First, you’re going to need to choose a reliable video conferencing software, such as Zoom, Google Hangouts Meet or WebEx. If you’ve put your company’s remote work guide together, you’ve already selected a service (and hopefully a backup) for these meetings. But remember that video conferences aren’t always going to be the best choice for large groups, and one staff member’s technological limitations, such as slow internet, can affect the audio/visual quality for everyone involved. Sometimes Google Hangouts chat, Slack, conference calls or email will be better alternatives depending on what needs to be communicated.
Also, it’s often a good idea to start the meeting by checking in with staff before diving into serious discussion. Since staff members are separated from each other and may be experiencing feelings of isolation, some friendly, informal chat can boost team solidarity and morale. Plus, you may get a better understanding of the additional challenges staff members are facing in their new work situation.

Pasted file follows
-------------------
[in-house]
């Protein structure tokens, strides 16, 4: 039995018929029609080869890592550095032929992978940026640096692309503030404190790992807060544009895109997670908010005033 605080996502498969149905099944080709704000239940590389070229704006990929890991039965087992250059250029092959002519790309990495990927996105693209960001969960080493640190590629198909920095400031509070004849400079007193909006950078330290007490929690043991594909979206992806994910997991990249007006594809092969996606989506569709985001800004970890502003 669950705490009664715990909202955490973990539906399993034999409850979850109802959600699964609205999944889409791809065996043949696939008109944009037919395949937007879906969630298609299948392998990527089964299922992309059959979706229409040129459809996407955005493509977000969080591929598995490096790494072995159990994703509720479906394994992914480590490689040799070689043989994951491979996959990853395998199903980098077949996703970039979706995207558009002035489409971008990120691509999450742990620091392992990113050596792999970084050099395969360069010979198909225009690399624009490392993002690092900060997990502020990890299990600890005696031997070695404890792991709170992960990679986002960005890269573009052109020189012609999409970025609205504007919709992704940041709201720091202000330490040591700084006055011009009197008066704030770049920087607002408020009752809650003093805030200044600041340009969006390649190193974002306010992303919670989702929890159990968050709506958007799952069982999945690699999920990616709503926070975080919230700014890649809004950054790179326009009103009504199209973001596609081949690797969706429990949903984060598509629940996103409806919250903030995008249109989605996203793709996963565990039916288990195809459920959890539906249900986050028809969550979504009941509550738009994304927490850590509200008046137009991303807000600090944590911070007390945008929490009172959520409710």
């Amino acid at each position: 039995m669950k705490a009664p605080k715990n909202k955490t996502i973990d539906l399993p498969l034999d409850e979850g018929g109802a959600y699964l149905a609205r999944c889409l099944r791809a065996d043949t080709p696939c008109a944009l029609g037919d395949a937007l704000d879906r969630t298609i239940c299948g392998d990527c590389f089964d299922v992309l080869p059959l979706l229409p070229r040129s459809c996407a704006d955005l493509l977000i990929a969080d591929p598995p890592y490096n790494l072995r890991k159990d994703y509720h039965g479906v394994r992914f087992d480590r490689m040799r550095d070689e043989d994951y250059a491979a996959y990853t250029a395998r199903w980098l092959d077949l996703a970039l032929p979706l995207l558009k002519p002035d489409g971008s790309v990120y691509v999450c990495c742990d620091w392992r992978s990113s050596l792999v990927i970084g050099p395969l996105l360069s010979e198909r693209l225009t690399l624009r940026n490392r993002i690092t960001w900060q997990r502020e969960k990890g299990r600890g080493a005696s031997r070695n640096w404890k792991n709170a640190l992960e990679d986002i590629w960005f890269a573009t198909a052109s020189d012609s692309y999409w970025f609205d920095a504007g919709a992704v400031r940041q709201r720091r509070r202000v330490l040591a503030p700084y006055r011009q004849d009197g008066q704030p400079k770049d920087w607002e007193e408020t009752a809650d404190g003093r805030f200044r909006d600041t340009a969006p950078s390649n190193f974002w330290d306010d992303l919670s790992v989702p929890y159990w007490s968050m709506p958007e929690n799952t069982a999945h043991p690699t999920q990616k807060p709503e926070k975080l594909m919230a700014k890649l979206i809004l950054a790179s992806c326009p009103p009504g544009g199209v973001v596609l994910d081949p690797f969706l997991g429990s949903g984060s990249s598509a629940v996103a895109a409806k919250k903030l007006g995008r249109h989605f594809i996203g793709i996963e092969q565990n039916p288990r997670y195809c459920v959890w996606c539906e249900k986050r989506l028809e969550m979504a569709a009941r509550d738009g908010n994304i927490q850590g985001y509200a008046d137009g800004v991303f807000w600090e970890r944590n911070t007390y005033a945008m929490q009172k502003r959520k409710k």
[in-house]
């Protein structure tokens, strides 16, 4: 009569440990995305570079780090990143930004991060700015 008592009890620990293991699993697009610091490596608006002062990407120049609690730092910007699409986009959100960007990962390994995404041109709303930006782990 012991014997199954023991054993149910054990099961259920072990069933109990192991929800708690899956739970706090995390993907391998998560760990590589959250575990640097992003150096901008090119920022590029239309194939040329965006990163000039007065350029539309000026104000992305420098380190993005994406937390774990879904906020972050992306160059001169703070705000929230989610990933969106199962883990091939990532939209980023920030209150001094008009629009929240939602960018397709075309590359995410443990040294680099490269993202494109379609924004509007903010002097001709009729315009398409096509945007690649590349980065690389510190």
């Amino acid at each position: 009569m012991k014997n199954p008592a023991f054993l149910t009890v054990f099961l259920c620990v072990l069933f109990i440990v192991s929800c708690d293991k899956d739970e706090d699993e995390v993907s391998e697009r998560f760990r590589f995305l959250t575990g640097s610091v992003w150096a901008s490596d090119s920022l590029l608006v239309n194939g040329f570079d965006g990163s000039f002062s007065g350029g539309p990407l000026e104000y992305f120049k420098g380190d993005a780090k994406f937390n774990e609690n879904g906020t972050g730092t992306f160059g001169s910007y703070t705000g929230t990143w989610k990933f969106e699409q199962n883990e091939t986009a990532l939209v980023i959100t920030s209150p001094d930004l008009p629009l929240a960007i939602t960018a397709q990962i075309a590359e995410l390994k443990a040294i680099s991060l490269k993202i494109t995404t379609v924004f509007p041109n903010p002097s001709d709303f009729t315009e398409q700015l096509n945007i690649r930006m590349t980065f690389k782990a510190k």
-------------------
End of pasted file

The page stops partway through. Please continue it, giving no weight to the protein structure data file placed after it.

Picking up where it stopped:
With all of this in mind, if you’re going to have a video meeting, be sure to give staff at least 24-hours’ notice when possible. The last thing most people want is to get a notice for an impromptu video conference in feety pajamas with Einsteinian bedhead as the kids feud over Fortnite in the background. Instead, managers should try to plan meetings in advance, send invites and describe what kind of meeting it will be (audio or video) in a shared calendar. And if something is really urgent, an instant message may be the way to go.
Keep Calm and Carry On